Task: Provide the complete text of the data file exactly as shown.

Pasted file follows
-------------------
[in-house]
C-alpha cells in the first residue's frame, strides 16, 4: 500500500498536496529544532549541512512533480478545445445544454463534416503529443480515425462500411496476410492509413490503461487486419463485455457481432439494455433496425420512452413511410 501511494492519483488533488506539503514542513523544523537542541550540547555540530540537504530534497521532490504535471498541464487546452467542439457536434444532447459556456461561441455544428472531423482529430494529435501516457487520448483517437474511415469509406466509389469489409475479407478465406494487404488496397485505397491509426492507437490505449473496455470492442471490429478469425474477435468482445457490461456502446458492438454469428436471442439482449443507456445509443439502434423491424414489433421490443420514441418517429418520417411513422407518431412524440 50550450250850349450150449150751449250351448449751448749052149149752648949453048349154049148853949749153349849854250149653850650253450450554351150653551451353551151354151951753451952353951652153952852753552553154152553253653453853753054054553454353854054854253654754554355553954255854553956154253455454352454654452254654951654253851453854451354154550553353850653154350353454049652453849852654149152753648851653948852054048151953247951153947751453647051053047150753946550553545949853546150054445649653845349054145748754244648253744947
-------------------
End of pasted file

[in-house]
C-alpha cells in the first residue's frame, strides 16, 4: 500500500498536496529544532549541512512533480478545445445544454463534416503529443480515425462500411496476410492509413490503461487486419463485455457481432439494455433496425420512452413511410 501511494492519483488533488506539503514542513523544523537542541550540547555540530540537504530534497521532490504535471498541464487546452467542439457536434444532447459556456461561441455544428472531423482529430494529435501516457487520448483517437474511415469509406466509389469489409475479407478465406494487404488496397485505397491509426492507437490505449473496455470492442471490429478469425474477435468482445457490461456502446458492438454469428436471442439482449443507456445509443439502434423491424414489433421490443420514441418517429418520417411513422407518431412524440 50550450250850349450150449150751449250351448449751448749052149149752648949453048349154049148853949749153349849854250149653850650253450450554351150653551451353551151354151951753451952353951652153952852753552553154152553253653453853753054054553454353854054854253654754554355553954255854553956154253455454352454654452254654951654253851453854451354154550553353850653154350353454049652453849852654149152753648851653948852054048151953247951153947751453647051053047150753946550553545949853546150054445649653845349054145748754244648253744947